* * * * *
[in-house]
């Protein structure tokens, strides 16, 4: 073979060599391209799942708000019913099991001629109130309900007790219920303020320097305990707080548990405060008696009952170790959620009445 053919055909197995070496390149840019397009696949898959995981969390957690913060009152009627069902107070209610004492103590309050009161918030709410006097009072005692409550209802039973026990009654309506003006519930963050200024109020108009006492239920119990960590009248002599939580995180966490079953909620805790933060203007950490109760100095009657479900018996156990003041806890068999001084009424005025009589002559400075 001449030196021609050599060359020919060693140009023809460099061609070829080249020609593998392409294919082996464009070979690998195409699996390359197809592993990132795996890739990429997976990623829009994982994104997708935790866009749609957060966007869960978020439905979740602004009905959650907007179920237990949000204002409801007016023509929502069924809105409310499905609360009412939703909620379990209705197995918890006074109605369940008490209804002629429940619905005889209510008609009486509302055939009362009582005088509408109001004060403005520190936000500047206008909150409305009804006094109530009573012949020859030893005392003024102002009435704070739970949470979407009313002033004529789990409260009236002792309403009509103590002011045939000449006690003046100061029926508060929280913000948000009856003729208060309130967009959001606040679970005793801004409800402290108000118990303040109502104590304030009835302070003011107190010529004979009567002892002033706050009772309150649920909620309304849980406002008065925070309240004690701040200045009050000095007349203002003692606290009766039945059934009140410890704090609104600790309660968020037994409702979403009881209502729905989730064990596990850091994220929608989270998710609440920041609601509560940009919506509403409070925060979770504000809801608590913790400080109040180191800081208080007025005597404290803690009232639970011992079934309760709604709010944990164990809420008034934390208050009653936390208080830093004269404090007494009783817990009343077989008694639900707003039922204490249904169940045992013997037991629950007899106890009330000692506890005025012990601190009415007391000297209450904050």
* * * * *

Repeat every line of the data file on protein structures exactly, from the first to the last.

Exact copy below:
[in-house]
């Protein structure tokens, strides 16, 4: 073979060599391209799942708000019913099991001629109130309900007790219920303020320097305990707080548990405060008696009952170790959620009445 053919055909197995070496390149840019397009696949898959995981969390957690913060009152009627069902107070209610004492103590309050009161918030709410006097009072005692409550209802039973026990009654309506003006519930963050200024109020108009006492239920119990960590009248002599939580995180966490079953909620805790933060203007950490109760100095009657479900018996156990003041806890068999001084009424005025009589002559400075 001449030196021609050599060359020919060693140009023809460099061609070829080249020609593998392409294919082996464009070979690998195409699996390359197809592993990132795996890739990429997976990623829009994982994104997708935790866009749609957060966007869960978020439905979740602004009905959650907007179920237990949000204002409801007016023509929502069924809105409310499905609360009412939703909620379990209705197995918890006074109605369940008490209804002629429940619905005889209510008609009486509302055939009362009582005088509408109001004060403005520190936000500047206008909150409305009804006094109530009573012949020859030893005392003024102002009435704070739970949470979407009313002033004529789990409260009236002792309403009509103590002011045939000449006690003046100061029926508060929280913000948000009856003729208060309130967009959001606040679970005793801004409800402290108000118990303040109502104590304030009835302070003011107190010529004979009567002892002033706050009772309150649920909620309304849980406002008065925070309240004690701040200045009050000095007349203002003692606290009766039945059934009140410890704090609104600790309660968020037994409702979403009881209502729905989730064990596990850091994220929608989270998710609440920041609601509560940009919506509403409070925060979770504000809801608590913790400080109040180191800081208080007025005597404290803690009232639970011992079934309760709604709010944990164990809420008034934390208050009653936390208080830093004269404090007494009783817990009343077989008694639900707003039922204490249904169940045992013997037991629950007899106890009330000692506890005025012990601190009415007391000297209450904050």